Wall Street Guys Get Into Fantasy Sports

Posted by Seth in GAMING, INTERNET on 08-17-11    No Comments


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I’m all for innovation when it comes to fantasy sports. The games can get stale after a while if you don’t shake things up a little. The folks over at SportsGunner have a new take on fantasy sports, and although the initial introduction of their game really rubbed me the wrong way, I can see some value in what they’re doing.

SportsGunner is a market-style sports fantasy game, and there was a statement in the email they sent us last week that made me cringe:

“SportsGunner is the first social compete platform to bring investment strategies to fantasy play across every major sporting category … SportsGunner was developed by a team of gamers, Wall Street analysts and sports fans.”

Investment strategies? Wall Street analysts? The first thought I had was that statement might have been the single dumbest thing I had ever read in my life. Forgive me if I wasn’t brimming with enthusiasm. I pictured complicated models and exotic number-crunching that I wouldn’t understand even if you drew me pictures. No offense to the Wall Street guys, but we’ve read Too Big To Fail, and we don’t need any of that in our fantasy sports, thank you very much.

A closer look at the game reveals that it’s actually pretty simple. You buy shares in a team and speculate whether that team will move up or down in the weekly rankings. The interesting thing here is that you’re not focused on how individual players are doing, you’re looking at the team and who its opponents are and whether you think the team will win or lose.

The only problem here is that SportsGunner takes its rankings from CNNSI or ESPN or — in the case of college football and basketball — the AP poll. So your ability to win or lose at the game is based on the subjective rankings of folks at Sports Illustrated or ESPN. I poked around on Sports Illustrated’s website and couldn’t find anything that resembled MLB team rankings, so I’m guessing ESPN is what they use for baseball. Of course, everyone  who plays the game is at the mercy of this subjectivity. So it all equals out, I suppose. But unlike traditional fantasy games, you can’t really do anything to impact the outcome. You can speculate and hope that the rankings go your way. Your team might win and not move up very far, or at all, because some dude at ESPN doesn’t think it should.

Our Wall Street friends might say that unpredictability is what they had in mind when they designed the game. And they can’t figure out why America hates Wall Street guys. Sure, individual player performances are unpredictable too, but not to the same degree these rankings are.

What do they tell you when you invest? Past performance isn’t necessarily indicative of future results? Somehow I’m not sure I want that from a fantasy game. But this is a cool idea and would be fun for people who don’t have the time, patience or player-by-player knowledge that you need in order to compete in a traditional fantasy league.





Fantasy Football Is Here: Pay Up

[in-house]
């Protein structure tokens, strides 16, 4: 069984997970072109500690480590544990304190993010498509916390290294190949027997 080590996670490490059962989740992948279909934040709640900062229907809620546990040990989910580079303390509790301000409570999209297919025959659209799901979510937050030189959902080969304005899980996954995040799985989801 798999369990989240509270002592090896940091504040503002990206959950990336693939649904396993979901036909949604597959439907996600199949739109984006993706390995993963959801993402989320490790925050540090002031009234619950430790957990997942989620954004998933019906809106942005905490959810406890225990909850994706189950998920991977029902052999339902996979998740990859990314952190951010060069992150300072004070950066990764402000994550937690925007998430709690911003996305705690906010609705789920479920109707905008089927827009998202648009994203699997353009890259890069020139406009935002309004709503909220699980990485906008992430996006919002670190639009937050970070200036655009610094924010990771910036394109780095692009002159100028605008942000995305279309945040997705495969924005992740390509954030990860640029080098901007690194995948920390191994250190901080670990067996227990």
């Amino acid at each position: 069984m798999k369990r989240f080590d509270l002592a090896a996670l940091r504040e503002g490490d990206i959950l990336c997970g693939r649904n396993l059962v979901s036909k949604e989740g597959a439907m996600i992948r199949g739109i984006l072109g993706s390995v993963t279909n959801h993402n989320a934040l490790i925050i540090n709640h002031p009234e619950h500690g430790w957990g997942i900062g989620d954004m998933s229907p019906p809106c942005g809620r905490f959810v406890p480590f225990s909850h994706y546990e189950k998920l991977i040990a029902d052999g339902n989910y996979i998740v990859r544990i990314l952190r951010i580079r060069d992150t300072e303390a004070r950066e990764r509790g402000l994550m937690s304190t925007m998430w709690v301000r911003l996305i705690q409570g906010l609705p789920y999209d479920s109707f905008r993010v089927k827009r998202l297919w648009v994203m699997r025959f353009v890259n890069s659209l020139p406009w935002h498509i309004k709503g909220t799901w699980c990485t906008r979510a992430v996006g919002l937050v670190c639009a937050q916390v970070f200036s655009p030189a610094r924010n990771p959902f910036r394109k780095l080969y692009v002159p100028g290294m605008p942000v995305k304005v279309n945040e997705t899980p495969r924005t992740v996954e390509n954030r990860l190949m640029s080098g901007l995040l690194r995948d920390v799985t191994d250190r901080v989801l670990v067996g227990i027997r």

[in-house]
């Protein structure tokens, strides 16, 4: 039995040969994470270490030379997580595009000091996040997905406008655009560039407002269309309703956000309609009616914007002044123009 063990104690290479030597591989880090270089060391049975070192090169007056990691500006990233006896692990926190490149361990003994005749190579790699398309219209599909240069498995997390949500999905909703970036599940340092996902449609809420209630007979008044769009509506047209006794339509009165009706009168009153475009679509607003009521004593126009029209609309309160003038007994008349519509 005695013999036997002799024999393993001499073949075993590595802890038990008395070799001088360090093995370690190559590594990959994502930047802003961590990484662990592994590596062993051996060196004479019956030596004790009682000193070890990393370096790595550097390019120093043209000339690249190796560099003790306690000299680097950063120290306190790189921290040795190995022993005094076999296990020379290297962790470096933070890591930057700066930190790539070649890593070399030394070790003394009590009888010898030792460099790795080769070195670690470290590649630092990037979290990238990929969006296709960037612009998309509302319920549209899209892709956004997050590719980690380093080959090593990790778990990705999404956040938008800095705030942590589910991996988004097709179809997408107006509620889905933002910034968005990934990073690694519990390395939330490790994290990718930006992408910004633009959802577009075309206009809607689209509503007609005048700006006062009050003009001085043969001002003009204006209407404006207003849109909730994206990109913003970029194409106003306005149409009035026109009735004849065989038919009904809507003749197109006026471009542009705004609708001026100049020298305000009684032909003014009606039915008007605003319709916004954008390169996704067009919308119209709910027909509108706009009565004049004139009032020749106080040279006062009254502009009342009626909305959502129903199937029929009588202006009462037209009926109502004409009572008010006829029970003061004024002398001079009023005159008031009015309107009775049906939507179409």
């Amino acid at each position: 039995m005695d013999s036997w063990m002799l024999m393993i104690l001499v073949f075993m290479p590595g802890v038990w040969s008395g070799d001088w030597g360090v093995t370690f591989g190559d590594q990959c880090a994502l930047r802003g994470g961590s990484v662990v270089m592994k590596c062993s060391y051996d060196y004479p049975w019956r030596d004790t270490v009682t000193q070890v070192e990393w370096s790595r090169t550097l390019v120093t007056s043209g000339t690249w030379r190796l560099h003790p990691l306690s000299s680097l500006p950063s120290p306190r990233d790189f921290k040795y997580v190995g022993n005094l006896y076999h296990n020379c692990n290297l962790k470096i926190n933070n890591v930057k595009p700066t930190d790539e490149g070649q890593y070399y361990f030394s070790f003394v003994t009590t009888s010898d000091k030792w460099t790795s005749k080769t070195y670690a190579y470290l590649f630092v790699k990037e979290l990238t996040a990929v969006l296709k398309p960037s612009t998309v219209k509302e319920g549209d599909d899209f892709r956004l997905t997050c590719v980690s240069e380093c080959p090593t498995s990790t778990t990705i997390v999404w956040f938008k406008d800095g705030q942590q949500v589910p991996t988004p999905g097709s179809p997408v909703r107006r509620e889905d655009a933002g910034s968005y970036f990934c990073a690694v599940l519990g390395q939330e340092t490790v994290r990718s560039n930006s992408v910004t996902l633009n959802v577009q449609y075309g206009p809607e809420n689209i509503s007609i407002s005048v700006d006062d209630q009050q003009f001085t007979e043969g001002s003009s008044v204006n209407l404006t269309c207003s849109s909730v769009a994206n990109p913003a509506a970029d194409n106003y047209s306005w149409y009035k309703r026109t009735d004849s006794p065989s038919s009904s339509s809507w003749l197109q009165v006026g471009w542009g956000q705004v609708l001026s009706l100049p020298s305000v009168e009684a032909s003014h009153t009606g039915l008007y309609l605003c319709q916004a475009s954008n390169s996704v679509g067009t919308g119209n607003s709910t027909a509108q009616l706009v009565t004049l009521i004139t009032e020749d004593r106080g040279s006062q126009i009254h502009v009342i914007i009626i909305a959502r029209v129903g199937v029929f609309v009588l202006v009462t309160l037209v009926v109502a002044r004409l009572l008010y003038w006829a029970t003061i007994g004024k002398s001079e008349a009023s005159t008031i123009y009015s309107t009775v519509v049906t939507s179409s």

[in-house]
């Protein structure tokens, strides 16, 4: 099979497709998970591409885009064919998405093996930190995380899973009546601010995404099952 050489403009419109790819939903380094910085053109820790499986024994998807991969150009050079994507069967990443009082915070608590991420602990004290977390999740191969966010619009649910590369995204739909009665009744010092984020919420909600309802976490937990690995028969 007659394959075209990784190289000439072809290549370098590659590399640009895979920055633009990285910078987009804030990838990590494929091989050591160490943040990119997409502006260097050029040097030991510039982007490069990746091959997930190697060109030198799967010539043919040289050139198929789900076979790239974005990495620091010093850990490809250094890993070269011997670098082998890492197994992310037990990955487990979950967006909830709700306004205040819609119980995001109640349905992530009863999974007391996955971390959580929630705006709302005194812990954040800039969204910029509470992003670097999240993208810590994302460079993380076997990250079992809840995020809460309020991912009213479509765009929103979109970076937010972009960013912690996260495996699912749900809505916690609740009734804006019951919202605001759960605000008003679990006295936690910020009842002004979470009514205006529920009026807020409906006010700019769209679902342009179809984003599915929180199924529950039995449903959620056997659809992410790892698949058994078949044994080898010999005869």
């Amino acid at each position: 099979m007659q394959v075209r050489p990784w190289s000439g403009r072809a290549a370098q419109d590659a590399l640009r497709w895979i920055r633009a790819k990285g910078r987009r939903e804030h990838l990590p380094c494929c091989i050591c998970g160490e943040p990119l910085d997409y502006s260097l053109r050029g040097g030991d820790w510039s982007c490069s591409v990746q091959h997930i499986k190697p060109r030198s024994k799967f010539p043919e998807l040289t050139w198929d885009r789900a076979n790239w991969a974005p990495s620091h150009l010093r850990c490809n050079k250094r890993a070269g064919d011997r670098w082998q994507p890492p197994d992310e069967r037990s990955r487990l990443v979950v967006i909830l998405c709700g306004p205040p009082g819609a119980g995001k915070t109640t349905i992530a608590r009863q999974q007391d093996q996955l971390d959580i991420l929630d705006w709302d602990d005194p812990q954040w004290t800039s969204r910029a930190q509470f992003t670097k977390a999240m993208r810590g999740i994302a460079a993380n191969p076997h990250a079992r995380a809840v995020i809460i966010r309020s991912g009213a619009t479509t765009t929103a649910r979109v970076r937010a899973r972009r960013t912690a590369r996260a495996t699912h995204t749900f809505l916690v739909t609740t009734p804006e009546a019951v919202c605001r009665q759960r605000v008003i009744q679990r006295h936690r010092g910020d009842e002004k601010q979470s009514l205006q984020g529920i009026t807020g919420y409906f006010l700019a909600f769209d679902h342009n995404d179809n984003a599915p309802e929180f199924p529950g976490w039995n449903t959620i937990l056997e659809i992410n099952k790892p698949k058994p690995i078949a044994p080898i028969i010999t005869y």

Posted by Anthony Mowl in ALL, INTERNET on 08-15-11    1 Comment


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Fantasy football season is finally here! That means people everywhere are joining leagues, preparing for drafts, and coming up with excuses as to why they haven’t paid their league fees yet. There are guys in my league — who shall remain nameless, but everyone knows who you are, Jason and Josh — who have been slow to fork over their money. And it turns out my fantasy football league isn’t the only one with this problem. It’s largely why nobody wants to be the treasurer of our league and assume the responsibility of becoming a debt collector and resorting to harassing emails just to collect a few hundred bucks.

PayItSquare wants to be your league treasurer, and it looks like they rather enjoy the task. They developed a platform that works on top of PayPal that allows you to set up accounts for your league to collect and organize league fees. The premise is pretty simple, believing that transparency will encourage (or pressure) people into paying. It lists everyone in your league, sends out emails, and allows you to see who has paid and who hasn’t. While ideal for fantasy football, it has a variety of other uses. It can also be used to collect dues for team fees for softball leagues, raising money for group gifts for your coach at the end of the season, or paying your share to go to a party. There are many situations where this becomes useful, and the fees are nearly identical to PayPal’s. Every person has to pay 99 cents to use PayItSquare, and those who pay with credit or debit cards are hit with PayPal’s standard 30 cent and 2.9 percent fee. Organizers have the option of passing the fees on to the player or taking it out of the money that comes in. Those who paid in cash or by check can mark their accounts “Paid” free of charge.

It’s easy to register and create events and payment pages, and should never take you more than 5 minutes to create an account and set up a page. You can even pass along your Facebook information to make registration quicker. But based on experience, people are still going to find ways to balk and say they can’t find the link to PayItSquare, or they forgot their password to log in. And by the time these people finally do get logged in, they’re waiting for payday to come around next week before they’ll have the cash to pay. Oh wait, they need new brakes on their car and they’re going to need the next paycheck to buy those. They’ll pay the league fee with their next next paycheck. Cool? I’m on to you guys, Jason and Josh. PayItSquare is too.